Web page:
in some documented cases, even a single generation), evolution produces relatively small-scale microevolutionary changes in organisms. For example, many disease-causing bacteria have been evolving increased resistance to antibiotics. When a bacterium undergoes a genetic change that increases its ability to resist the effects of an antibiotic, that bacterium can survive and produce more copies of itself while nonresistant bacteria are being killed. Bacteria that cause tuberculosis, meningitis, staph infections, sexually transmitted diseases, and other illnesses have all become serious problems as they have developed resistance to an increasing number of antibiotics.
[Microevolution: Changes in the traits of a group of organisms that do not result in a new species.]
Another example of microevolutionary change comes from an experiment on the guppies that live in the Aripo River on the island of Trinidad. Guppies that live in the river are eaten by a larger species of fish that eats both juveniles and adults, while guppies that live in the small streams feeding into the river are eaten by a smaller fish that preys primarily on small juveniles. The guppies in the river mature faster, are smaller, and give birth to more and smaller offspring than the guppies in the streams do because guppies with these traits are better able to avoid their predator in the river than are larger guppies. When guppies were taken from the river and introduced into a stream without a preexisting population of guppies, they evolved traits like those of the stream guppies within about 20 generations.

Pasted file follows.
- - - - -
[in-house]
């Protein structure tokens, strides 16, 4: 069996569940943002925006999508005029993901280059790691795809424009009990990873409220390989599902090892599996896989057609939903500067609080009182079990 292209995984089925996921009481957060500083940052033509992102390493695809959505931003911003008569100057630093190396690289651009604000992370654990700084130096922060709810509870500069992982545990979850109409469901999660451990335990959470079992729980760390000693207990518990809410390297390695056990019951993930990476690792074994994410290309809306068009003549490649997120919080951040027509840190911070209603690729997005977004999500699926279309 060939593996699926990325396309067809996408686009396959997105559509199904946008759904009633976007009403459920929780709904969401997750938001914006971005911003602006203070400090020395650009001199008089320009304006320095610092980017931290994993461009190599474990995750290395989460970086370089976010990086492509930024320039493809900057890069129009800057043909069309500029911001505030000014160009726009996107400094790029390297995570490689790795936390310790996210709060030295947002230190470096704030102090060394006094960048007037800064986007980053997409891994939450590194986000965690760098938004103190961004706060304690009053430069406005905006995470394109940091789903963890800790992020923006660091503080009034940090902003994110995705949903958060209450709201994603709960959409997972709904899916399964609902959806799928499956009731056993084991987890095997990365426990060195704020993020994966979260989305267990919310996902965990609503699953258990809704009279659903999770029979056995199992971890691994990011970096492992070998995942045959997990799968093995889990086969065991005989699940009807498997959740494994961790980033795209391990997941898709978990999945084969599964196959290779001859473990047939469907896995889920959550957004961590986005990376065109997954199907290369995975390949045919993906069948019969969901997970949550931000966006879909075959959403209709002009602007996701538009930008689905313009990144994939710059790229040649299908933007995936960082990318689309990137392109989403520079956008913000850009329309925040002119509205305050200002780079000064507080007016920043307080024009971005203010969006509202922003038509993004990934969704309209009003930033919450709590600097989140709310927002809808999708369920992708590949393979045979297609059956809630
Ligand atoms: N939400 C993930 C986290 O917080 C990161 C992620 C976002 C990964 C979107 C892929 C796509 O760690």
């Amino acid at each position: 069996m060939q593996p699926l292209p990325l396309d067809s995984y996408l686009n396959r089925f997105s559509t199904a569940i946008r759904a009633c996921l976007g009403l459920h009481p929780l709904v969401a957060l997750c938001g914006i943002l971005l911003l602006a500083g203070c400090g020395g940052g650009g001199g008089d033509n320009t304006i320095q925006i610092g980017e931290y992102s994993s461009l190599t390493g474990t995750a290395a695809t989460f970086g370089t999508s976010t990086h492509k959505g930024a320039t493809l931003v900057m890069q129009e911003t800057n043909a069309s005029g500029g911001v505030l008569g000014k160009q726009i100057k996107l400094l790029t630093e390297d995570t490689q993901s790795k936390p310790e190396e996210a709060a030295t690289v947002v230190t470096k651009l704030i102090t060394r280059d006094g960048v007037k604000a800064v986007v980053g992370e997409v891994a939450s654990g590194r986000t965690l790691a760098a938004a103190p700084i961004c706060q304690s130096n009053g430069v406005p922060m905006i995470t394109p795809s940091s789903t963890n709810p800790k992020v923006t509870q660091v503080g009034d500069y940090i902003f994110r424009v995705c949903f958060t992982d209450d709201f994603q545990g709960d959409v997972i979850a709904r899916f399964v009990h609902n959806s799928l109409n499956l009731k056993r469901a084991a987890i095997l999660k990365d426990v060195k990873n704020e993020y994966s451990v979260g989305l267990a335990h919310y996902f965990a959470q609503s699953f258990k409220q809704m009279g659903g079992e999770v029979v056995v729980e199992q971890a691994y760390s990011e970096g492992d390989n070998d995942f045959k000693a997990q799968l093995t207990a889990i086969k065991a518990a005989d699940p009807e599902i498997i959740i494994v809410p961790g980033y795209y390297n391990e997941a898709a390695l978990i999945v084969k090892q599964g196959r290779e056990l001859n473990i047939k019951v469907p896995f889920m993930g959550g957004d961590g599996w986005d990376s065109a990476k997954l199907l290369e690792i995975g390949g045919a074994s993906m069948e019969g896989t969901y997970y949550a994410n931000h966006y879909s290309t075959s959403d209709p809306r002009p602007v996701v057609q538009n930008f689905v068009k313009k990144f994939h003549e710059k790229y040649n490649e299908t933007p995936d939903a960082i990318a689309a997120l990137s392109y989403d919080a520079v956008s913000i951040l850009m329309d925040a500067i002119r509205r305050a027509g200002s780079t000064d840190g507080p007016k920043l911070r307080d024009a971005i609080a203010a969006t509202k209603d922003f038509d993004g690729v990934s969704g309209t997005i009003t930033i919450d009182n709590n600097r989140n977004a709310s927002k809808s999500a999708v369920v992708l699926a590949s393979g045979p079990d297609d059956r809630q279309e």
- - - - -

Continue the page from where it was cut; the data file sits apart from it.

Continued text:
Incremental evolutionary changes can, over what are usually very long periods of time, give rise to new types of organisms, including new species. The formation of a new species generally occurs when one subgroup within a species mates for an extended period largely within the subgroup. For example, a subgroup may become geographically separated from the rest of the species, or a subgroup may come to use resources in a way that sets them apart from other members of the same species. As members of the subgroup mate among themselves, they accumulate genetic differences compared with the rest of the species. If this reproductive isolation continues for an extended period,
How long could it take to produce 1,000 generations?
How many generations might occur in a million years?